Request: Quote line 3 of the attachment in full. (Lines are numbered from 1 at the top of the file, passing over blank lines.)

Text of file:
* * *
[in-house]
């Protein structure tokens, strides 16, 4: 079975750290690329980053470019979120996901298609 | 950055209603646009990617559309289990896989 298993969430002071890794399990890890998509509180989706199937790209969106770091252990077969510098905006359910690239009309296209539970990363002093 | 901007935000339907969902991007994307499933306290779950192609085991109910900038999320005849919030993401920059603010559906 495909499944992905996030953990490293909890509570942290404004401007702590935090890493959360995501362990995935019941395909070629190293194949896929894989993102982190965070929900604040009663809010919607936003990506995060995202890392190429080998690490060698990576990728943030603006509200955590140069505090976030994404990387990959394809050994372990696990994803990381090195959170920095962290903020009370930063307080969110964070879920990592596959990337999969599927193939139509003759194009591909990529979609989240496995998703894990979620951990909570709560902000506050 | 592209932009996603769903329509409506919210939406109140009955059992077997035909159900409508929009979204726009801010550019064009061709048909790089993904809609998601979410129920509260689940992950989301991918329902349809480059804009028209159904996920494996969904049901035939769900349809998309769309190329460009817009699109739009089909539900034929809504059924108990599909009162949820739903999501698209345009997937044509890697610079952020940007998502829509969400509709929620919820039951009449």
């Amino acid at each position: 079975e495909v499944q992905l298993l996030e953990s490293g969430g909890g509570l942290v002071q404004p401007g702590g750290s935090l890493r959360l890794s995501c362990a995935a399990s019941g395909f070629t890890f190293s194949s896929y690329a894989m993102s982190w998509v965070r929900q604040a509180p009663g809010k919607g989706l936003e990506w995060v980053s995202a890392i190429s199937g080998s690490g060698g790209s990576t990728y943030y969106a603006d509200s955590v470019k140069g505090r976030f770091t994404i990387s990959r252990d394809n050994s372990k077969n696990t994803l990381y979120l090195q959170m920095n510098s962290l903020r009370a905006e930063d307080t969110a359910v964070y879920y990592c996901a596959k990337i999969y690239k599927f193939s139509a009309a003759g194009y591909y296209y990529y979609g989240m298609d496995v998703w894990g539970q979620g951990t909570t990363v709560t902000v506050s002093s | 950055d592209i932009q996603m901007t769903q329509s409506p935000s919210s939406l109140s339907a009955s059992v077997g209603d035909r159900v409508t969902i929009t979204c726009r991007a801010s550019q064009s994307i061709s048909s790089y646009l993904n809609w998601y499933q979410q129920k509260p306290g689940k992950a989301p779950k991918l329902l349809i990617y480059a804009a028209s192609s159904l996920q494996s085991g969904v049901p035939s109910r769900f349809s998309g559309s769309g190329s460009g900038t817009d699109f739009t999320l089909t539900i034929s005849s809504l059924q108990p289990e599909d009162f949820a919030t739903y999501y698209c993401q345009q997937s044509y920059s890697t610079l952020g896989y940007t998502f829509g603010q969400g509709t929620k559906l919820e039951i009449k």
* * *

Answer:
């Amino acid at each position: 079975e495909v499944q992905l298993l996030e953990s490293g969430g909890g509570l942290v002071q404004p401007g702590g750290s935090l890493r959360l890794s995501c362990a995935a399990s019941g395909f070629t890890f190293s194949s896929y690329a894989m993102s982190w998509v965070r929900q604040a509180p009663g809010k919607g989706l936003e990506w995060v980053s995202a890392i190429s199937g080998s690490g060698g790209s990576t990728y943030y969106a603006d509200s955590v470019k140069g505090r976030f770091t994404i990387s990959r252990d394809n050994s372990k077969n696990t994803l990381y979120l090195q959170m920095n510098s962290l903020r009370a905006e930063d307080t969110a359910v964070y879920y990592c996901a596959k990337i999969y690239k599927f193939s139509a009309a003759g194009y591909y296209y990529y979609g989240m298609d496995v998703w894990g539970q979620g951990t909570t990363v709560t902000v506050s002093s | 950055d592209i932009q996603m901007t769903q329509s409506p935000s919210s939406l109140s339907a009955s059992v077997g209603d035909r159900v409508t969902i929009t979204c726009r991007a801010s550019q064009s994307i061709s048909s790089y646009l993904n809609w998601y499933q979410q129920k509260p306290g689940k992950a989301p779950k991918l329902l349809i990617y480059a804009a028209s192609s159904l996920q494996s085991g969904v049901p035939s109910r769900f349809s998309g559309s769309g190329s460009g900038t817009d699109f739009t999320l089909t539900i034929s005849s809504l059924q108990p289990e599909d009162f949820a919030t739903y999501y698209c993401q345009q997937s044509y920059s890697t610079l952020g896989y940007t998502f829509g603010q969400g509709t929620k559906l919820e039951i009449k």